It was time for lunch. The workers there prepared some great sandwiches and fruit. I think I gained 15 pounds that week. The bronchitis was catching up with me by now. I had to go lay down and take a nap. I missed the second surgery.

I made it to the third surgery. It was a 48 year old male. The case was very difficult, the surgery lasted about two and a half hours. I got a much closer view this time. Then during the surgery, the lights went out. It was pitch black. Several seconds later, the generator kicked on and we were back in business. recovery room.jpg (62293 bytes) Power failures were common. Many people actually steal electricity from the power lines. They shimmy up the poles and tap in illegally and run power to the small tin sheds they call home. Needless to say, all the hackers make the power supply very unpredictable.

Now the lights are on. Surgery proceeded, I was splattered with blood during the procedure. As I looked over I saw Cameron, one of the students, shielding his eyes. He later hunted down a face shield. I was thinking about scrubbing in for the next surgery by this time. I felt comfortable with the whole environment now.

16 year old with rhuemotoid.jpg (63056 bytes)Later in the day a 16 year old girl came in. She had rheumatoid arthritis. She looked as if she was 12 years old. I am told the medication she takes stunts growth and gives a youthful appearance. At any rate, she is much too young to be going through something like this. She is scheduled to have surgery in July.

Towards the end of the day, a small birthday cake was brought in for one of the workers. I had no idea who the person was or how old he was. Everyone sang happy birthday in Spanish, except me. I faked it. After all, I only know three words in Spanish and two of them are bad.

The day was winding down. We had another great meal. Some kind of sliced beef in a pepper sauce. Then we had a coconut ice cream. I also had some time to talk with everyone to get to no them a little better.

The bronchitis was still bothering me. I woke up early, but since the shower was occupied, I stayed in bed until it was vacant. At least that was the plan. I fell back asleep. Dr. Mehne did not bother to wake me up, he figured I could use the rest. I finally made it to the hospital at 9:00am. I missed the first surgery. I then visited with patients with Dr. Mehne. We saw one hack job after another. If you have an abandoned car and a pocketknife, you can qualify as a trauma surgeon in Santo Domingo.

First_new_hip_trial.jpg (79762 bytes)I went to the second surgery. It was a very difficult case. It was a healed fractured femur. I scrubbed for the third surgery for the first time. We implanted the first piece of the latest design. It went good. Our new Calcar planer worked great. I had blood splattered all over me again. I felt proud to see the first implant put in after two years of work. After the surgery, Dr. Mehne and I went off the side and I got a lesson in antiversion and abduction. I finally have a real good understanding of the two.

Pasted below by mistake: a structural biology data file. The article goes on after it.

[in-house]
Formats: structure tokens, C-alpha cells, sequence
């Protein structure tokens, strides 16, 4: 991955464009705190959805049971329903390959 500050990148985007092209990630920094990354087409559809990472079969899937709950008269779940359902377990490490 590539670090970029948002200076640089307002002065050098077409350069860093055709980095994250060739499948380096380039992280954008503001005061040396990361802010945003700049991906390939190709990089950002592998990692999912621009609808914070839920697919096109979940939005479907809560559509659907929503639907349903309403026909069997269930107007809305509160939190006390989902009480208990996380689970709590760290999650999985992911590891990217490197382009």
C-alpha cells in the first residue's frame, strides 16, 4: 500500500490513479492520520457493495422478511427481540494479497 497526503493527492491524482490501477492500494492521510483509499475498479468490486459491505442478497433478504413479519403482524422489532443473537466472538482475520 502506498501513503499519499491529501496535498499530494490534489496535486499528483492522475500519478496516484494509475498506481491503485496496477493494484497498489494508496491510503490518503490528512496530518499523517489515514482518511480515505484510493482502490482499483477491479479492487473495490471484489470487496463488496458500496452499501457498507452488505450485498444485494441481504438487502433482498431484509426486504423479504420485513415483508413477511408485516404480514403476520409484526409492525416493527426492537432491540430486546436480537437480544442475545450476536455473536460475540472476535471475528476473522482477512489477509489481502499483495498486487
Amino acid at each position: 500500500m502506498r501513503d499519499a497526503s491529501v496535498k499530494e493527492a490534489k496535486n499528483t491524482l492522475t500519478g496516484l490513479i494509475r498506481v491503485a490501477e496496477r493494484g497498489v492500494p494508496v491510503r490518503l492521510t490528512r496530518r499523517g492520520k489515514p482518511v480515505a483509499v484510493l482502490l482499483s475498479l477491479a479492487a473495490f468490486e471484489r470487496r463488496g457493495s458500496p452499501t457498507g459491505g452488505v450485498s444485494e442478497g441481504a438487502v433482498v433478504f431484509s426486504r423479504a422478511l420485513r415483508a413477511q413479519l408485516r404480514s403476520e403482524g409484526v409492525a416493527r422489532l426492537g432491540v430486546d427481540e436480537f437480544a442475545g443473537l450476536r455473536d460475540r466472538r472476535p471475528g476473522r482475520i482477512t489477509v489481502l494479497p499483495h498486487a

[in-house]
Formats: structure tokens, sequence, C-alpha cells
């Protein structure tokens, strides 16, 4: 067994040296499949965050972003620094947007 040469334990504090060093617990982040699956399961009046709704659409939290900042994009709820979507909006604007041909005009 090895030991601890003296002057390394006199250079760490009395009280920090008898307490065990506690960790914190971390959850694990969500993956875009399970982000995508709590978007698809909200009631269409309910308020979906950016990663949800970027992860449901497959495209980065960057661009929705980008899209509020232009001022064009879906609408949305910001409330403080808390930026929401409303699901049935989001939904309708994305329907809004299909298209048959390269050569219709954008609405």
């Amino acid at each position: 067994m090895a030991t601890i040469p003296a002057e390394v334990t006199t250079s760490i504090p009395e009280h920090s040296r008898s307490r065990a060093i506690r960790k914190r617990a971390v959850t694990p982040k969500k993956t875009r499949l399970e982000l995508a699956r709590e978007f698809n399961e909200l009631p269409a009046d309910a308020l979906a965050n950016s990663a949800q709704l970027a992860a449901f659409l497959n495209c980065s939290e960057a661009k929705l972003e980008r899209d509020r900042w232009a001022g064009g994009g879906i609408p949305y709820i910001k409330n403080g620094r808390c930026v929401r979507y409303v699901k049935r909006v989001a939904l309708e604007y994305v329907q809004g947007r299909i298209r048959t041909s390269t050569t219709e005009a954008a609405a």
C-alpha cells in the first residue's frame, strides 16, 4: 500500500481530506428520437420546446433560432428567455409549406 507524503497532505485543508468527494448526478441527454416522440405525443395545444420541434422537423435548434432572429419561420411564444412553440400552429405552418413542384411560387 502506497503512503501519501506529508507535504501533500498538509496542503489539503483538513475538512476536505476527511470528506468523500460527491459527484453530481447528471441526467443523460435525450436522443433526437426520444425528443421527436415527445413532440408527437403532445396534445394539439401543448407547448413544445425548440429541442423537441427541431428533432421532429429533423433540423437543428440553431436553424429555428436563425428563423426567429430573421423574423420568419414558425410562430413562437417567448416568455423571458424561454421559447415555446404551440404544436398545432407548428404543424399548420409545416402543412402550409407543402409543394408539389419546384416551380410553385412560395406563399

24 year old male.jpg (74798 bytes)I scrubbed in for the fifth case. The lights went out again. This was a large 23-year-old baseball player. He had to be six foot four inches tall or taller. He had a moped accident. During the surgery, he was not getting enough muscle relaxant. The muscles around the hip were twitching, making it difficult to work. Ray came in and made some adjustments and it seemed to settle down some. The patient never felt any pain. This time I stayed around at the end and was able to staple the patient closed. I was a little nervous at first. I was left with a doctor that did not speak English, he showed me what to do, and I copied. I do not think I did too bad. It was no different than using a hand stapler at home. That was a "cool" experience. To put it in teenager lingo.

Bunnionectomy.jpg (63953 bytes)After that surgery, I walked across the hall to watch a bunnionectomey surgery. That was interesting. I took many photos that day. We had a couple of femurs split during surgery, nothing major. During the last surgery I scrubbed in on, the suction pump failed. Chris the OR tech made an ingenious modification and used the exhaust from another pump motor to provide the suction.

On Wednesday I sat in on a couple surgeries and took a lot of photoís and video. Nothing was out of the normal routine. I saw all of the patients from the day before. All of them being released after one night in the hospital. Everyone had smiles including the patients. I also got to see some follow-up patients that had hips replaced as far back as three years ago.  Dominican_16yr_old.jpg (76227 bytes)One was a young girl about 16 years old. She lost her proximal femur to a tumor. She was carried into the hospital originally. Now she is walking around with a new hip. She had just a slight limp. She was a very happy customer. It made me feel good to see that we are helping young patients. Another young lady came in that had bi-lateral hips replaced three years ago. She was able to get mobile and has enrolled in med school. Without the hips, she would have been stranded and unable to attend.